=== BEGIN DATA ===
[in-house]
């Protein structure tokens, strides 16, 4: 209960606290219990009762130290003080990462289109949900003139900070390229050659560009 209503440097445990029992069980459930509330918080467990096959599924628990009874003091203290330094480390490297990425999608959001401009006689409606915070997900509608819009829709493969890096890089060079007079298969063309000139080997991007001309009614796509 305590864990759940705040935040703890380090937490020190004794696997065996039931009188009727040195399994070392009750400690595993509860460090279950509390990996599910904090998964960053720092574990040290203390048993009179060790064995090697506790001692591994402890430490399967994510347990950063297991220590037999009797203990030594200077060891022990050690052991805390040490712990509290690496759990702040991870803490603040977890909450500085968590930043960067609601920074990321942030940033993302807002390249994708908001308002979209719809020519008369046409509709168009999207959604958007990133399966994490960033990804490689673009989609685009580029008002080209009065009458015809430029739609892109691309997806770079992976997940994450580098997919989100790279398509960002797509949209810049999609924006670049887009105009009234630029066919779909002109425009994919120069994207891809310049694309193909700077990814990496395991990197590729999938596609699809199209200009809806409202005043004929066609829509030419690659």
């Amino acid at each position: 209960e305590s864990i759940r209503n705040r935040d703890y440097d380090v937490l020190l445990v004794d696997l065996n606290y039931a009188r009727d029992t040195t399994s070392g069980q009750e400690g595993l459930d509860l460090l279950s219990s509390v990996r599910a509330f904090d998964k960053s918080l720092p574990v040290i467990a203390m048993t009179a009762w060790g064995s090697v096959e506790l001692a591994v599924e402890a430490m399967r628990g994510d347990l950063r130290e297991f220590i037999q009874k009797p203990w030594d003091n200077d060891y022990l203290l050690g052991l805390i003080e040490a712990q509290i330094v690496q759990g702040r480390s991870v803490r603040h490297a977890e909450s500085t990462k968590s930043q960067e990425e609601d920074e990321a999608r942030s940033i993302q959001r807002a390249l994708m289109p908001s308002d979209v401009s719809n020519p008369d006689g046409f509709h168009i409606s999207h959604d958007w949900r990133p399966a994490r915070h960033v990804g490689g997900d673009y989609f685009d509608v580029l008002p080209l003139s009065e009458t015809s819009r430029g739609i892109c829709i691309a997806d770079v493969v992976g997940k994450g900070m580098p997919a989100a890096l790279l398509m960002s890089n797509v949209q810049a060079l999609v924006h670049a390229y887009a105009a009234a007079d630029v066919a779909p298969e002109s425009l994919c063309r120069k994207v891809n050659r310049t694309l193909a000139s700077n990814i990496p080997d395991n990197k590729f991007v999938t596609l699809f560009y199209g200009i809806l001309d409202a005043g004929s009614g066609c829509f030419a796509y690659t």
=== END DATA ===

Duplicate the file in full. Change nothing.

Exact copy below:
[in-house]
């Protein structure tokens, strides 16, 4: 209960606290219990009762130290003080990462289109949900003139900070390229050659560009 209503440097445990029992069980459930509330918080467990096959599924628990009874003091203290330094480390490297990425999608959001401009006689409606915070997900509608819009829709493969890096890089060079007079298969063309000139080997991007001309009614796509 305590864990759940705040935040703890380090937490020190004794696997065996039931009188009727040195399994070392009750400690595993509860460090279950509390990996599910904090998964960053720092574990040290203390048993009179060790064995090697506790001692591994402890430490399967994510347990950063297991220590037999009797203990030594200077060891022990050690052991805390040490712990509290690496759990702040991870803490603040977890909450500085968590930043960067609601920074990321942030940033993302807002390249994708908001308002979209719809020519008369046409509709168009999207959604958007990133399966994490960033990804490689673009989609685009580029008002080209009065009458015809430029739609892109691309997806770079992976997940994450580098997919989100790279398509960002797509949209810049999609924006670049887009105009009234630029066919779909002109425009994919120069994207891809310049694309193909700077990814990496395991990197590729999938596609699809199209200009809806409202005043004929066609829509030419690659």
């Amino acid at each position: 209960e305590s864990i759940r209503n705040r935040d703890y440097d380090v937490l020190l445990v004794d696997l065996n606290y039931a009188r009727d029992t040195t399994s070392g069980q009750e400690g595993l459930d509860l460090l279950s219990s509390v990996r599910a509330f904090d998964k960053s918080l720092p574990v040290i467990a203390m048993t009179a009762w060790g064995s090697v096959e506790l001692a591994v599924e402890a430490m399967r628990g994510d347990l950063r130290e297991f220590i037999q009874k009797p203990w030594d003091n200077d060891y022990l203290l050690g052991l805390i003080e040490a712990q509290i330094v690496q759990g702040r480390s991870v803490r603040h490297a977890e909450s500085t990462k968590s930043q960067e990425e609601d920074e990321a999608r942030s940033i993302q959001r807002a390249l994708m289109p908001s308002d979209v401009s719809n020519p008369d006689g046409f509709h168009i409606s999207h959604d958007w949900r990133p399966a994490r915070h960033v990804g490689g997900d673009y989609f685009d509608v580029l008002p080209l003139s009065e009458t015809s819009r430029g739609i892109c829709i691309a997806d770079v493969v992976g997940k994450g900070m580098p997919a989100a890096l790279l398509m960002s890089n797509v949209q810049a060079l999609v924006h670049a390229y887009a105009a009234a007079d630029v066919a779909p298969e002109s425009l994919c063309r120069k994207v891809n050659r310049t694309l193909a000139s700077n990814i990496p080997d395991n990197k590729f991007v999938t596609l699809f560009y199209g200009i809806l001309d409202a005043g004929s009614g066609c829509f030419a796509y690659t």